This week 3 market bellwethers — Caterpillar, Oracle and FedEx — all missed their earnings targets. Predictably, the overall market shrugged off this news, preferring to instead focus on Bernanke’s promise to continue repurchasing illiquid debt from banks’ balance sheets at a rate of $85 billion per month. This excess liquidity has been driving up the prices of stocks, real estate and commodities for the past several years, so the market’s habit for shrugging off bad news is familiar in this bull market cycle. But can stocks continue ignoring bad news forever? The chart below shows the returns for CAT, ORCL and FDX for the past quarter:
In a bull market, we expect leadership from risk-on sectors like Industrials (CAT and FDX) and Technology (ORCL). The graph shows that CAT’s price action has been sounding an alarm since mid-February, when it decoupled from the bull market and turned negative. CAT’s reaction to their earnings miss was therefore less severe than that of ORCL and FDX, which had been participating in the rally until announcing their earnings misses this week. The market reaction was swift, as these misses were largely unexpected.
In the old days, pundits like Louis Rukeyser and Marty Zweig (both watching the big tape in the sky now), would have called strike three on this troubling trifecta of news. If CAT’s not selling as many bulldozers as they thought, doesn’t it mean the global construction boom is slowing? If FDX isn’t growing its shipping business, doesn’t it mean global commerce is slowing? If a technology sector leader like ORCL is surprised at how slowly its profits are growing, doesn’t it mean they’ve overestimated businesses’ ability and need to buy and use their database and business knowledge products? Well, that’s what these signals used to mean — before euphemisms like “Quantitative Easing” were introduced into the vocabulary.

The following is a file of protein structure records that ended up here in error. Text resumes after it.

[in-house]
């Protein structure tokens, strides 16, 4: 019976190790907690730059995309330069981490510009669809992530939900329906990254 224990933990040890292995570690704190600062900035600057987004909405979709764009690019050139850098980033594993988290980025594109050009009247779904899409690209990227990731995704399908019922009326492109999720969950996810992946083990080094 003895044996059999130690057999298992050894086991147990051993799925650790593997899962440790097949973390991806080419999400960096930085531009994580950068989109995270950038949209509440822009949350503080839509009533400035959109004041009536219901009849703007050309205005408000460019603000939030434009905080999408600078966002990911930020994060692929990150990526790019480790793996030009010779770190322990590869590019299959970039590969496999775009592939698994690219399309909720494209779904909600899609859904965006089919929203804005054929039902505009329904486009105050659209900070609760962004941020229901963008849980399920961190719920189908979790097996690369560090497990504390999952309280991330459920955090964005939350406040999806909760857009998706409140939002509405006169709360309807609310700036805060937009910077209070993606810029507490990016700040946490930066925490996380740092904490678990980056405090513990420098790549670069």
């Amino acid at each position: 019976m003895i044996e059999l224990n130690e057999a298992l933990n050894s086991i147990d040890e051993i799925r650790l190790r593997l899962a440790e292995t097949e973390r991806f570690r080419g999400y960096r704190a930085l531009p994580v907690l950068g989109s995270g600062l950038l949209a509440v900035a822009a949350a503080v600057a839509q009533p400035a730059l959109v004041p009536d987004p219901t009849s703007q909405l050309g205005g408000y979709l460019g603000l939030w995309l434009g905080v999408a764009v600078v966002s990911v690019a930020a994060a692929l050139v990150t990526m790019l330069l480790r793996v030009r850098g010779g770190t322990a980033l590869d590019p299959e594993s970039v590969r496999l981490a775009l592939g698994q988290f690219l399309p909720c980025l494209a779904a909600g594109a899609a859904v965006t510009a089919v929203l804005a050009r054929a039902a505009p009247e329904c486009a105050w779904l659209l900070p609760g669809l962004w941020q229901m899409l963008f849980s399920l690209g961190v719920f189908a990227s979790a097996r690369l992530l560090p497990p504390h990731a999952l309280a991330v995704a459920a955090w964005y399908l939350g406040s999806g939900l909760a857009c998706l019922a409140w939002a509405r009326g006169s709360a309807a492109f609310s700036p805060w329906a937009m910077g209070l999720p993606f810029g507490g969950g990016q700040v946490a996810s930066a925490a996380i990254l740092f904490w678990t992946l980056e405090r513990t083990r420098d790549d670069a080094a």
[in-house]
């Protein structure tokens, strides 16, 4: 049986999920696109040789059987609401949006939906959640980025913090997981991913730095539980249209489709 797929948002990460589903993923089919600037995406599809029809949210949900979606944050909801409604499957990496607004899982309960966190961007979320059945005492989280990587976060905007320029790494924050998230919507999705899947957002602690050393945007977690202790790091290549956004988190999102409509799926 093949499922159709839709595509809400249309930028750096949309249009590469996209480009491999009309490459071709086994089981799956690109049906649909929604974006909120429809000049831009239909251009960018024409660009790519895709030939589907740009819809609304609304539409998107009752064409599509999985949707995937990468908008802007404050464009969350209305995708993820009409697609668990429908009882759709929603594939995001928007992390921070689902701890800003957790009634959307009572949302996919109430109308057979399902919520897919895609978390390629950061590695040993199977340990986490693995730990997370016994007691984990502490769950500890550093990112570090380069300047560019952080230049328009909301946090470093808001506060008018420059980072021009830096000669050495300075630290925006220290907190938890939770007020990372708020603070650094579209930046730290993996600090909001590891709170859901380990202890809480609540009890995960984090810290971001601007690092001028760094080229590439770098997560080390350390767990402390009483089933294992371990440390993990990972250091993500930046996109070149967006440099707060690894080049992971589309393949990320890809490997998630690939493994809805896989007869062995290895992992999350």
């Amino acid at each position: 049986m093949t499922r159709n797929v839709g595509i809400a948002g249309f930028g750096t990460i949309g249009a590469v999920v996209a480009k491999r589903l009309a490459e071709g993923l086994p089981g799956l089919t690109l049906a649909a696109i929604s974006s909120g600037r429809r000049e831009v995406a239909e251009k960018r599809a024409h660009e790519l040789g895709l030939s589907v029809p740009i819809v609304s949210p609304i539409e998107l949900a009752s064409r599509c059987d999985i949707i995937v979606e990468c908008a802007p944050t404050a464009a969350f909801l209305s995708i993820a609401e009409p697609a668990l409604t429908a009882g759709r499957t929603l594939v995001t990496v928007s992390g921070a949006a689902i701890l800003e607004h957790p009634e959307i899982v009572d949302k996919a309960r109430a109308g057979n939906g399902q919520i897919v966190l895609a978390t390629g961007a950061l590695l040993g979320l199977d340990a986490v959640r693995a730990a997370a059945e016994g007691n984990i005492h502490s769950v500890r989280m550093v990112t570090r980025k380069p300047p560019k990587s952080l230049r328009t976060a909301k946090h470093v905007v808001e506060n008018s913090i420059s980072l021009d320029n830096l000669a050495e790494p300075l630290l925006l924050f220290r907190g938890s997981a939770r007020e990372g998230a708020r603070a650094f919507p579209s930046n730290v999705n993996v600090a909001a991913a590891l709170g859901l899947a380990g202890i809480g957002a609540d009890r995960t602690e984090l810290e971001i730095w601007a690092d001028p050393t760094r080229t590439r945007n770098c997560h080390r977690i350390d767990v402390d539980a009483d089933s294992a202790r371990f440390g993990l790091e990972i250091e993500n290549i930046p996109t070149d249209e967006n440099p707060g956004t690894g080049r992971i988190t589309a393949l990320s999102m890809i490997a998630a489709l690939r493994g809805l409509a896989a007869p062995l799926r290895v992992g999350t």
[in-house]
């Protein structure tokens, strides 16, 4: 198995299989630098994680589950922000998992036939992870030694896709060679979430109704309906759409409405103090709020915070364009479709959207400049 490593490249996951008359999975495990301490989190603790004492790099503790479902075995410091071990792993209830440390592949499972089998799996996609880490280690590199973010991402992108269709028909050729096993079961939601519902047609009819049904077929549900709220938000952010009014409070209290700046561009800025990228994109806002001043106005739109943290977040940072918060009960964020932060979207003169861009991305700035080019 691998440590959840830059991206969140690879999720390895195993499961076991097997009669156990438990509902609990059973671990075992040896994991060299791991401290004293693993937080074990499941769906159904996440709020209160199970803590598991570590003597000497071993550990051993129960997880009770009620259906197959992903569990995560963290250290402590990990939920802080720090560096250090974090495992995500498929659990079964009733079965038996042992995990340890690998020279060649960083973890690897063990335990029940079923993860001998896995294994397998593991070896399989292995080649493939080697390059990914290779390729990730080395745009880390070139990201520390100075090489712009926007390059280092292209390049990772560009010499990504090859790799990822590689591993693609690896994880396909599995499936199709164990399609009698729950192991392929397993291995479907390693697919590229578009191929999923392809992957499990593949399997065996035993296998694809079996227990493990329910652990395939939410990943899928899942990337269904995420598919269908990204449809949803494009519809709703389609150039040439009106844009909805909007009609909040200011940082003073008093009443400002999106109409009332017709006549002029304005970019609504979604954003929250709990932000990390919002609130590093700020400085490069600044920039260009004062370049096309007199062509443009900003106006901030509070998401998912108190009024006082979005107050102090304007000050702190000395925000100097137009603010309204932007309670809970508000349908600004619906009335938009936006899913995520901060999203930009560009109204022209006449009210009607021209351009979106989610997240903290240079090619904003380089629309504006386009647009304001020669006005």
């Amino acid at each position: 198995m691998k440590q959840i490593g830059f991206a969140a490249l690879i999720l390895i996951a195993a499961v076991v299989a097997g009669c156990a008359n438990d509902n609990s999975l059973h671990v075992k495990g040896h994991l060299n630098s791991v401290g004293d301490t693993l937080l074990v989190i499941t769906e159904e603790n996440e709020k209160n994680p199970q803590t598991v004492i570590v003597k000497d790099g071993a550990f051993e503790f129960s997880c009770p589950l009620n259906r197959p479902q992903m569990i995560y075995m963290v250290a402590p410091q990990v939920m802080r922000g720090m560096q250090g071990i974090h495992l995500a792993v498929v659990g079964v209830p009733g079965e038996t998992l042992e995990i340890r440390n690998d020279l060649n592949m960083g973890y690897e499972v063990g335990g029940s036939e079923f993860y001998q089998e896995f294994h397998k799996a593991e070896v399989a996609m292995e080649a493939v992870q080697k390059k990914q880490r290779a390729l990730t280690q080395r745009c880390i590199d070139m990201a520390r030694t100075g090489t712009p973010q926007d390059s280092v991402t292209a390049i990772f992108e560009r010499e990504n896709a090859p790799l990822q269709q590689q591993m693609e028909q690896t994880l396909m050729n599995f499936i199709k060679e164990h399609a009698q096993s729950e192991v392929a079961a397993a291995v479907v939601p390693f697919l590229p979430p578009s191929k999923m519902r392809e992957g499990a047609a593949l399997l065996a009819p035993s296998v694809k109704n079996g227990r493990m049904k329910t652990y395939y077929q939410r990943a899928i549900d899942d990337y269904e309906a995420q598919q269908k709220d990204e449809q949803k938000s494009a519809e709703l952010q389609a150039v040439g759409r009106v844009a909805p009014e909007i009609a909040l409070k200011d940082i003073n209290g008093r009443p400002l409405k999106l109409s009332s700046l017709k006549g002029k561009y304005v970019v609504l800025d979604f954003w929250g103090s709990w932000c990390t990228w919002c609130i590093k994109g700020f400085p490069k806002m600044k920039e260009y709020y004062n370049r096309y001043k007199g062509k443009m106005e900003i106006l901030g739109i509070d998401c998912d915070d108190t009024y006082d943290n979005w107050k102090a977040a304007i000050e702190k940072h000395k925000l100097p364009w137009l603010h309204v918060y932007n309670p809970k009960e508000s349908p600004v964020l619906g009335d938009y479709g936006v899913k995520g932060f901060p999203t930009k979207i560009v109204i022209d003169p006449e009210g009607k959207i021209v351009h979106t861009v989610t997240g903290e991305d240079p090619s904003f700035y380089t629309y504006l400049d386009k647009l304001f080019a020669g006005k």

From a technical perspective, all three stocks have broken below their 50-day moving averages, with CAT and ORCL sitting right on their 200-day moving average. FDX still has a few dollars of leeway before it touches its 200-day MA. Nervous territory for investors in these stocks, to be sure.
For the more intrepid out there, however, the S&P 500 continues chugging along, well above its 50- and 200-day MA:
These fundamental and technical developments add to my worry list, which began with my March 14 post S&P 500 Decouples from China and Brazil. Renowned technical analyst John Murphy lists such decoupling as a warning signal in his recent post on Wiley’s Capital Exchange Blog, John Murphy’s 5 Laws of Intermarket Trading.
It might be time to take off the tin foil hats, turn down the sound on CNBC, and do a little thinking for ourselves about the market’s prospects for spring and summer. Sell in May and go away worked well in 2011 and 2012 (although the market revived appreciably in late 2012). But, as Larry Kudlow is so fond of saying, no one ever went broke taking profits.
As the graph below shows, in the 4 months spanning November 2012 through February 2013, seasonally-adjusted housing permits have been 515,000 units larger than the non-adjusted permits number. Considering that the US had 838,000 housing permits pulled in the past 12 months, these miraculous adjusted numbers seem to fit the Fed’s “QE can fix the economy” narrative a little too suspiciously for my tastes.
It’s been an interesting quarter in global markets, with the S&P 500 up over 8% since the turn of the year. US stocks mirrored stronger moves in Chinese and Brazilian stocks through January. Since that time, China has steadily faltered, with Brazil following over the last week. US stocks have continued logging their 0.25% daily gain, however — at least for now.
If the world’s growth engines are signaling “time out,” how much longer before US stocks re-couple with the global trend and we get that long-expected correction? If a downward move starts, be nimble, and don’t expect a full -10% as in markets of yore. After a few percent to the downside, expect money to pour in from the sidelines as conscientious objectors try to make up for missing the turn-of-the-year rally.